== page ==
At an estimate, less than 20 percent of the professionals in the budding quantum technology industry are women. And that is a problem, said industry figures at a panel on quantum talent earlier this week: there is a huge gender gap in the industry, one which might take 258 years to close if nothing changes.
“It’s a problem starting to kick in at early stages,” said Yvonne Yuan Gao, a scientist at R&D statutory board A*Star. Speaking on the panel, which was organized by SGInnovate and the Center for Quantum Technologies, she pointed out: “Girls are saying that physics and mathematics are too hard, these are subjects for boys, and letting it guide their choice of what course to take in university. That self-selecting process means that when we are hiring at undergraduate level, we are getting fewer and fewer candidates.”
Agreeing, Tommaso Demarie, the CEO of quantum machine learning startup Entropica Labs, told the panel that without women in the industry, companies like his are only getting access to half the talent pool. “I want to get the best people to work with us and it seems that right now, we are failing to,” he said.
To begin with, there are many reasons why people do not enter the industry: uncertainty about the future of the companies working with the technology, lack of clarity about what the technology actually involves, even the impression that it is only for laboratory workers. And all these are exacerbated for women.
For instance, the most lacking skills right now are physicists, mathematicians, and computer scientists, said Denise Ruffner, the chief business officer of Cambridge Quantum Computing. But the specialized educational programmes that would turn out these professionals are few and far between—and on top of that is the prevailing impression mentioned by Yuan, that the “hard” sciences are not for women.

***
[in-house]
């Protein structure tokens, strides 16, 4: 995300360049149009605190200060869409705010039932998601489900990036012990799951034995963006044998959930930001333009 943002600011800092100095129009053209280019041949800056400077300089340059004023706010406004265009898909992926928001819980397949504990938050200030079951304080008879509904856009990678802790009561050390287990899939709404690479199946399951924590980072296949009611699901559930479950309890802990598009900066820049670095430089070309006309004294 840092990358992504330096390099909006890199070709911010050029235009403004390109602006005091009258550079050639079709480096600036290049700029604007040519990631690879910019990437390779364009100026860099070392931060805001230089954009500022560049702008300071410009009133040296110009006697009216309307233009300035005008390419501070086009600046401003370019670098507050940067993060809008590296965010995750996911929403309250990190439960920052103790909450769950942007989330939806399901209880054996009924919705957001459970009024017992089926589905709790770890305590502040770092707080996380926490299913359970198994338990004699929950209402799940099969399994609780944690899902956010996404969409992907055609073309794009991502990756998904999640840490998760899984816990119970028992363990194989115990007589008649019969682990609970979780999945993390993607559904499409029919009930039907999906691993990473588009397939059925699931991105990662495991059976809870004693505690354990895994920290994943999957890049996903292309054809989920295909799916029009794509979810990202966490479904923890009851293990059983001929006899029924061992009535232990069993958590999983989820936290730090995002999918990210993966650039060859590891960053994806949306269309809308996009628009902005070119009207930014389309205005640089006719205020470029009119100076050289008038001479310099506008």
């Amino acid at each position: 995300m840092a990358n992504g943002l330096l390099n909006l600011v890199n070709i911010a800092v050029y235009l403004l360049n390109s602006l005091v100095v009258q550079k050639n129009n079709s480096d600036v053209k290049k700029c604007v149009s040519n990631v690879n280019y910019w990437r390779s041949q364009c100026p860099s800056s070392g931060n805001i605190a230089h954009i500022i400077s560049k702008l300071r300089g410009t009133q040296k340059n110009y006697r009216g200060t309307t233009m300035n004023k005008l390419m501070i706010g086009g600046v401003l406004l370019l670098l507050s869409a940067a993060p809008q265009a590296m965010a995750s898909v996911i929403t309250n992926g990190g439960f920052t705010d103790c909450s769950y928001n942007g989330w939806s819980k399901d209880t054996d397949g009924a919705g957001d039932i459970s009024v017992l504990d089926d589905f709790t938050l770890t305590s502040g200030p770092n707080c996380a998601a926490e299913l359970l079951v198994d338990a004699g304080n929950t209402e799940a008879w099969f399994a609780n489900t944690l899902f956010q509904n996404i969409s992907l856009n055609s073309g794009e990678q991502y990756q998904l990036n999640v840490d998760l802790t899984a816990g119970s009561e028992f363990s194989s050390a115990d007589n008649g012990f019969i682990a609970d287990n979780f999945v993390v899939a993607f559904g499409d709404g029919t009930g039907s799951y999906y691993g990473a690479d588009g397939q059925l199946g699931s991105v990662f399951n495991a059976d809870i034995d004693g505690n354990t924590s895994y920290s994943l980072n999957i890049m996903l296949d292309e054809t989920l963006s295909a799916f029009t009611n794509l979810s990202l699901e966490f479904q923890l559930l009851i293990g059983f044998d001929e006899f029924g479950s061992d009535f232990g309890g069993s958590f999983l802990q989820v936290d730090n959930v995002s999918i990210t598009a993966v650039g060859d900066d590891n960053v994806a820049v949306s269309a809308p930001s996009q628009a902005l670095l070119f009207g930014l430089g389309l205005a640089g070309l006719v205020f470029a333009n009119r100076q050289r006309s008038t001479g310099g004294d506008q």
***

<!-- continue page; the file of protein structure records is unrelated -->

Compounding that is a lack of role models and insufficient outreach. “We don’t have enough women to start with, so it seems intimidating, and women are turned away,” Yuan observed. The profession urgently needs to get more women and girls into the small but growing quantum community to stop this vicious cycle, she said; people have to be convinced to step through the perceived barrier of gender bias.
There is hope, though, as the next generation of young people grow into their interests. Among the panel’s audience were several pre-university students, including at least one girl who told People Matters that she and her friends were attracted to quantum technology after reading or watching science fiction that mentioned it, and are now interested in learning more.
“It’s attractive to us because of the speed and advancement,” said Tarunyaa Sivakumar, an A-level student at NPS International School. “What would keep us interested is seeing some applications in the real world. The current theories seem so untouchable, but if it can be translated into the real world, to meet real needs, we would want to know more and even work in the field one day.”
With quantum startups proliferating as the technology slowly becomes better understood and applied to solve problems in fields such as the life sciences, materials engineering, and machine learning, the day may not be too far off when the hopes of Sivakumar and her friends are realized.